Question: My daughter's third-grade class is an "inclusive" classroom of 22 students. The special-education students include: one 11-year-old child with fetal alcohol syndrome, one child with Down syndrome, one juvenile diabetic and two other learning-disabled children. The teacher has a paraeducator who is in the classroom full time.
I know my daughter is learning very valuable life lessons; however, at what price to her education? I believe that the teacher, even with help, is overwhelmed. What are your thoughts on inclusion? - Worried
Answer: The reason your daughter has so many children with disabilities in her classroom is because Congress has declared through legislation that every child with a disability has the right to an education in a setting that is most appropriate for that child. This setting has been defined as the one with the least restrictive environment, which means being educated with nondisabled peers to the greatest extent possible.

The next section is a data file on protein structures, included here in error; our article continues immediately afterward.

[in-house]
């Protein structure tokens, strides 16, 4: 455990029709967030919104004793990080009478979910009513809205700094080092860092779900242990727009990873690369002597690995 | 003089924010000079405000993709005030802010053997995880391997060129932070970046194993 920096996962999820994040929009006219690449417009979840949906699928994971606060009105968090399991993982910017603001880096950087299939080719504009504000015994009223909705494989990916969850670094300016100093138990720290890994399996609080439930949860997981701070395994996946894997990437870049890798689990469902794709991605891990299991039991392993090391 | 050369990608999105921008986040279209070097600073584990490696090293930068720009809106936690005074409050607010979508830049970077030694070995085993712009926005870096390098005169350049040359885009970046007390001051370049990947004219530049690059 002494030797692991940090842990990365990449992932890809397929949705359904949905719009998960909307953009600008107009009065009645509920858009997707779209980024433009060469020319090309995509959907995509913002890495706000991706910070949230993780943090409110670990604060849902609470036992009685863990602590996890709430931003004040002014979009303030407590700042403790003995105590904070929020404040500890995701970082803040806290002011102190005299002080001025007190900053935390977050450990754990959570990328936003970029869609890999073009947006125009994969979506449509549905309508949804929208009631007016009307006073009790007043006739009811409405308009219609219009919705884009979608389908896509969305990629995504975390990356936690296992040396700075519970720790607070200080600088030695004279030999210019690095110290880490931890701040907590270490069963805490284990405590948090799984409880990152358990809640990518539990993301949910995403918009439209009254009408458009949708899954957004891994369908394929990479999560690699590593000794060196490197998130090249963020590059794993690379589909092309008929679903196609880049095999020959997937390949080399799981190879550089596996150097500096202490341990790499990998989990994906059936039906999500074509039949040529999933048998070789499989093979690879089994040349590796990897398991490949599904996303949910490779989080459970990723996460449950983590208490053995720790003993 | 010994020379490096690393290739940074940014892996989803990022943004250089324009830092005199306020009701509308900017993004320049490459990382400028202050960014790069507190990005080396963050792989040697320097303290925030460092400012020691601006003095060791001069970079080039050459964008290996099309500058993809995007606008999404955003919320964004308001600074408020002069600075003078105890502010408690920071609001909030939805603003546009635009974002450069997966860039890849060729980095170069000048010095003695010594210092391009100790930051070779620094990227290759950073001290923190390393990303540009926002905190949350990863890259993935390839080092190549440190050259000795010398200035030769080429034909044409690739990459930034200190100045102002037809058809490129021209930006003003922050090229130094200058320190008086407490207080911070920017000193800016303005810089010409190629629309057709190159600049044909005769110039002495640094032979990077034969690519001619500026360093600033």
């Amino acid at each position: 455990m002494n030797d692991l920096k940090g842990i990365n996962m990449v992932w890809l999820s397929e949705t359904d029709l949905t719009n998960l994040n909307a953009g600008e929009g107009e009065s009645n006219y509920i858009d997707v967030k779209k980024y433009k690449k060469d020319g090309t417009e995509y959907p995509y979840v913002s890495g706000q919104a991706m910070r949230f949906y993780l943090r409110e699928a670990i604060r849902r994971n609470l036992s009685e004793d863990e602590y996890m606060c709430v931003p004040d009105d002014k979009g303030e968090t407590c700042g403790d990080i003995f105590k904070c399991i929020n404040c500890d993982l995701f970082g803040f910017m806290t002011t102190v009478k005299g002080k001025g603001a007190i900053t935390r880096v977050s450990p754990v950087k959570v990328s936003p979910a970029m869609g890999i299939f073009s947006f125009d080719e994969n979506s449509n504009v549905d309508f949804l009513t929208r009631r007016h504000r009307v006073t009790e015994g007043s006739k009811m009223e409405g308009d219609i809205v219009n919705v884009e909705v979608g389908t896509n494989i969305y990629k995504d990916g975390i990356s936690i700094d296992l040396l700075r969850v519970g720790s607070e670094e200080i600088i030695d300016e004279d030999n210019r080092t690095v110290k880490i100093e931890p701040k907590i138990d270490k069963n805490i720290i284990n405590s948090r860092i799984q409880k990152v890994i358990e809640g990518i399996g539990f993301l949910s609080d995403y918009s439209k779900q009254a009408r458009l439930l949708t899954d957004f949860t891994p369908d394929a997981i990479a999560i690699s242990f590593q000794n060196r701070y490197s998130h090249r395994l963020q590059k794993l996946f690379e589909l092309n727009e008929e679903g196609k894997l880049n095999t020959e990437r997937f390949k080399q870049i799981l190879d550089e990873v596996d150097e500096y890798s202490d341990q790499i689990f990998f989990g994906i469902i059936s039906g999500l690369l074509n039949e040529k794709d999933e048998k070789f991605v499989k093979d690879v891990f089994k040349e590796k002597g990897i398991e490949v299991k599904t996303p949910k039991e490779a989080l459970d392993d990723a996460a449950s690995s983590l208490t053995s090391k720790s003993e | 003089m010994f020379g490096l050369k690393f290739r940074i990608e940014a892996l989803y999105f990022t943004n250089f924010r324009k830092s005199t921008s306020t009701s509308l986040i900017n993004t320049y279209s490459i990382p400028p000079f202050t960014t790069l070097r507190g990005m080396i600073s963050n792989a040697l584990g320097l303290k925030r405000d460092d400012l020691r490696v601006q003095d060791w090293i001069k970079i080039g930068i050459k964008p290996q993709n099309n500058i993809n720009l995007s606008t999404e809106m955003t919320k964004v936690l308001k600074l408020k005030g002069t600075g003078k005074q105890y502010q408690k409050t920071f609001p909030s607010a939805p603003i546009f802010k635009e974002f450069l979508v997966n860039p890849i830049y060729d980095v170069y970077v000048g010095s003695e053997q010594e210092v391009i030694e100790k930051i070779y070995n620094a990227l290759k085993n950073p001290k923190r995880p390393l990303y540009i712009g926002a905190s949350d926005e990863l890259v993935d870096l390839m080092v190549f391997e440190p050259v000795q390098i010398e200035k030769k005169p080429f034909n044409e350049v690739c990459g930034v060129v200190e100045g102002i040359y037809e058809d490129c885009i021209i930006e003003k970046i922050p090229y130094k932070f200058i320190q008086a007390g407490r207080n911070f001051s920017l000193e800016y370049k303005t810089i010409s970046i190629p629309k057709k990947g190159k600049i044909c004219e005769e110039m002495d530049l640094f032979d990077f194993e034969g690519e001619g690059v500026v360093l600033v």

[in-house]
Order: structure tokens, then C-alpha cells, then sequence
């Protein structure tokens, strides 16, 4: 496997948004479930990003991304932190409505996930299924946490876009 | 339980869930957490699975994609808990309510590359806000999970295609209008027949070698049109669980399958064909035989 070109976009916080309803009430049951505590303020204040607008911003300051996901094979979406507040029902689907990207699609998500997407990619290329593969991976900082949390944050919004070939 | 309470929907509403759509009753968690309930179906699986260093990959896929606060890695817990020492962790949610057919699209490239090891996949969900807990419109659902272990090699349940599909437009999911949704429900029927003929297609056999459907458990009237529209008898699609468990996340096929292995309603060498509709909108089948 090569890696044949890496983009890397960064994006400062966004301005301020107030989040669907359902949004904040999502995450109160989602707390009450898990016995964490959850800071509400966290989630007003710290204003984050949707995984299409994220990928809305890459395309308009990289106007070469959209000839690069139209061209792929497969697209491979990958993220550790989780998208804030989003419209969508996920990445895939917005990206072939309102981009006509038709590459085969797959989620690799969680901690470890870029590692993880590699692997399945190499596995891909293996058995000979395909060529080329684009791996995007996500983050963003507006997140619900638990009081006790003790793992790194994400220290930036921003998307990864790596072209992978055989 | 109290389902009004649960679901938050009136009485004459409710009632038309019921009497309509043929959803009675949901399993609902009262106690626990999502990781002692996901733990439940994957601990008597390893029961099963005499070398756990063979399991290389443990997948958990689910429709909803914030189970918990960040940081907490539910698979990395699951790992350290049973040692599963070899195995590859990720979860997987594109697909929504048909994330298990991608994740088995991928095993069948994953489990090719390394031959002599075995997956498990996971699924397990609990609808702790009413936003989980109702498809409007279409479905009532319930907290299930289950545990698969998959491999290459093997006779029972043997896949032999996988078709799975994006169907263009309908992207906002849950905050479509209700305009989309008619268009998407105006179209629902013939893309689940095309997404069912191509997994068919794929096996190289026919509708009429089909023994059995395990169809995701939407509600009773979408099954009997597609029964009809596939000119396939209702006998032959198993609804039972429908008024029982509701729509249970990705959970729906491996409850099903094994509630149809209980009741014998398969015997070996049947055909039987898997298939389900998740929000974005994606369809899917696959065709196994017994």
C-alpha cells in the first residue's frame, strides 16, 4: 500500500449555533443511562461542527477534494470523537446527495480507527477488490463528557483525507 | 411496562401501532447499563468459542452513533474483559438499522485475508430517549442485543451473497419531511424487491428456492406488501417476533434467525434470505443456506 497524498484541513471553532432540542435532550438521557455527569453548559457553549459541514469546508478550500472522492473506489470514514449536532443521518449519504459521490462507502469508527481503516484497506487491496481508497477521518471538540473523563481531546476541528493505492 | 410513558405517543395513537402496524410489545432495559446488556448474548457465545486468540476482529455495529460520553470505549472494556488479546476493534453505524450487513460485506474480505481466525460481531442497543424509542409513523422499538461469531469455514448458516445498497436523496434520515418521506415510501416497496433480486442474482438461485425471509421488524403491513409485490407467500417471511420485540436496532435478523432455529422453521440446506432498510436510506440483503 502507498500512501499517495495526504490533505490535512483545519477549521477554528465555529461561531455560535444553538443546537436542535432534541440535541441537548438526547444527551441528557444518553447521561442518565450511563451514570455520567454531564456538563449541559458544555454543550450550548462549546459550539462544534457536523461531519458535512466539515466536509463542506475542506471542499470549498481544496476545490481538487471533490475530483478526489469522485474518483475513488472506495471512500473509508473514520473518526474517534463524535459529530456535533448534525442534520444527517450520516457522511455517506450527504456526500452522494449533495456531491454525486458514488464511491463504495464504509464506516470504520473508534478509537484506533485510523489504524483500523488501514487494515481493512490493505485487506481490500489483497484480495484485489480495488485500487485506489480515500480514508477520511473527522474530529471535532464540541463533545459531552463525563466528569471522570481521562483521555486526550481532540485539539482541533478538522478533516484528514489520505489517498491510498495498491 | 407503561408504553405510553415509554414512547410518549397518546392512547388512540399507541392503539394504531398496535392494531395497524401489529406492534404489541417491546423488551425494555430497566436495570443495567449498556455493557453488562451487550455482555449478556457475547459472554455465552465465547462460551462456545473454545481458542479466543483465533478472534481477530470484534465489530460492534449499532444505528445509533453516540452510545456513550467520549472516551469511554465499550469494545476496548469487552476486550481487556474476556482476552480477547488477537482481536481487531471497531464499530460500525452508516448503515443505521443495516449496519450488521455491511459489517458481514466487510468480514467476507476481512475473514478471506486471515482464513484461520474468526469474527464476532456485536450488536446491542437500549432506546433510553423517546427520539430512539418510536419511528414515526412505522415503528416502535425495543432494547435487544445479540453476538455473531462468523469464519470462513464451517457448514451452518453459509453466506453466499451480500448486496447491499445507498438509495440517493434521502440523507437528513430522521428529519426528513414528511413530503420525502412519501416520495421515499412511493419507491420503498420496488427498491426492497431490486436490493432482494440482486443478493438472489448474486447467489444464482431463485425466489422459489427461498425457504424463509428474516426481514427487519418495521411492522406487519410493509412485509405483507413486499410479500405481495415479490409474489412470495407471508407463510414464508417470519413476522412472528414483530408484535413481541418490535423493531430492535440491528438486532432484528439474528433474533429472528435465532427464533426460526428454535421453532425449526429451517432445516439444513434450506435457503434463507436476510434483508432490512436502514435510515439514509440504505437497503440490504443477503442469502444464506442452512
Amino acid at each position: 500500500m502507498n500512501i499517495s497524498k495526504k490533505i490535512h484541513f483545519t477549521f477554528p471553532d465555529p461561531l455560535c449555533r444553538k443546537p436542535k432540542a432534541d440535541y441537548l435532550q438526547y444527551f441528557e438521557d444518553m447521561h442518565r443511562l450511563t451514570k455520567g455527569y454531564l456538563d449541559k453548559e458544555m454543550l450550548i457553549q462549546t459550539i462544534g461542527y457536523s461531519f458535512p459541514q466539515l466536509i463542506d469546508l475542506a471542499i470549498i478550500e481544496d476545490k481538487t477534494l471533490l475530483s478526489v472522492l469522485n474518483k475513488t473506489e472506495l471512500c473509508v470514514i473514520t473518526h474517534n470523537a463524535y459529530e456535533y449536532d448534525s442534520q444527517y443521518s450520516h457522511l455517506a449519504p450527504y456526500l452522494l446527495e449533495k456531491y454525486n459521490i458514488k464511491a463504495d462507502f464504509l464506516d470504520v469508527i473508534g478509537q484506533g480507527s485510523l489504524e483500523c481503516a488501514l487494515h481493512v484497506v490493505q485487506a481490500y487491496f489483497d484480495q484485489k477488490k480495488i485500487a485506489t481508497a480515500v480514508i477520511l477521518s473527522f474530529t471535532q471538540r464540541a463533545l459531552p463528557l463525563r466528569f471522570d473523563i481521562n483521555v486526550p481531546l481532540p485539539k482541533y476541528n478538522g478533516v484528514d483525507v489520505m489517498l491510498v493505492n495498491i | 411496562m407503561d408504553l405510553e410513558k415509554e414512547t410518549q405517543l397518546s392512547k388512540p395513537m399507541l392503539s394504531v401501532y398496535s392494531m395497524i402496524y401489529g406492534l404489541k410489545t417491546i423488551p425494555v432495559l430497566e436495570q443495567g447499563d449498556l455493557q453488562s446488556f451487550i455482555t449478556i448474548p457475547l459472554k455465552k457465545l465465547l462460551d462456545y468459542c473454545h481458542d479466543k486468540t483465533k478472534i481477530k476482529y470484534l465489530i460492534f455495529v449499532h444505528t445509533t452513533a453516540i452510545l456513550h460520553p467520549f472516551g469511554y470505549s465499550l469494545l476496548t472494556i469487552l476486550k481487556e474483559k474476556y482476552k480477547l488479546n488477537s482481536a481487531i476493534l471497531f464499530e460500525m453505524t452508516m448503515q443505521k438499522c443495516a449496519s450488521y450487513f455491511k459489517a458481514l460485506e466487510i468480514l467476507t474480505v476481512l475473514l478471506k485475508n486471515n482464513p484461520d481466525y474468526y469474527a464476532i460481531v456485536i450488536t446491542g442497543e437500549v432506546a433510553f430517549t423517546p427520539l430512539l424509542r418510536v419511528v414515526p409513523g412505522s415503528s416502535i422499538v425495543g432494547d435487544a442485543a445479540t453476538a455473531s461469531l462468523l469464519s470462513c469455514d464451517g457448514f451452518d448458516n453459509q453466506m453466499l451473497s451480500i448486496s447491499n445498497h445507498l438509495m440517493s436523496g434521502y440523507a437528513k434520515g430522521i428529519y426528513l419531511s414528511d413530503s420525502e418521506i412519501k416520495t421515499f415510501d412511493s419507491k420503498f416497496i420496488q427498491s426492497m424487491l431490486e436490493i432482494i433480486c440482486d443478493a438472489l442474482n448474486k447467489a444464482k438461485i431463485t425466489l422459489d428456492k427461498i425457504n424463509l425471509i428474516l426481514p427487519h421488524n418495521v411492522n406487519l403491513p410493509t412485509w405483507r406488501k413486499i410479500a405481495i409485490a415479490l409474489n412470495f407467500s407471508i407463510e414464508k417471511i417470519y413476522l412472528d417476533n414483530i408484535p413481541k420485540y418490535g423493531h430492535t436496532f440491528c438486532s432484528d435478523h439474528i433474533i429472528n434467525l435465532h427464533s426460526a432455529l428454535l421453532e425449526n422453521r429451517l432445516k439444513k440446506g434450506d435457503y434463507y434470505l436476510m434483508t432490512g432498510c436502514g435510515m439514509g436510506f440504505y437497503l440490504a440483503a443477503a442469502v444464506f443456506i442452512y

Inclusion can be wildly successful, a disaster, or somewhere in between. It works best when the teacher receives training, works closely with special-education teachers, has adequate support services and well-trained classroom aides, and supports inclusion. Plus, the children with disabilities need to be ones who can truly benefit from being in a regular classroom.
Educators hold divergent views on inclusion. Some believe that every disabled child should be educated in general-education classrooms and that special education should be abolished because it is both academically and fiscally inefficient. On the other hand, there are many educators who believe that inclusion has been pushed too far. They feel that inclusion does not provide many special-needs children with an education equivalent to what they would receive in a classroom designed specifically for them.
Research shows both pluses and minuses with inclusion. In general, disabled children benefit academically, socially and psychologically from inclusion. In addition, their classmates show a greater understanding and appreciation of individual differences. Nevertheless, inclusion can be pushed to such extremes that it deprives all the students of the teaching needed for them to reach their highest potential, and it can greatly stress the teachers.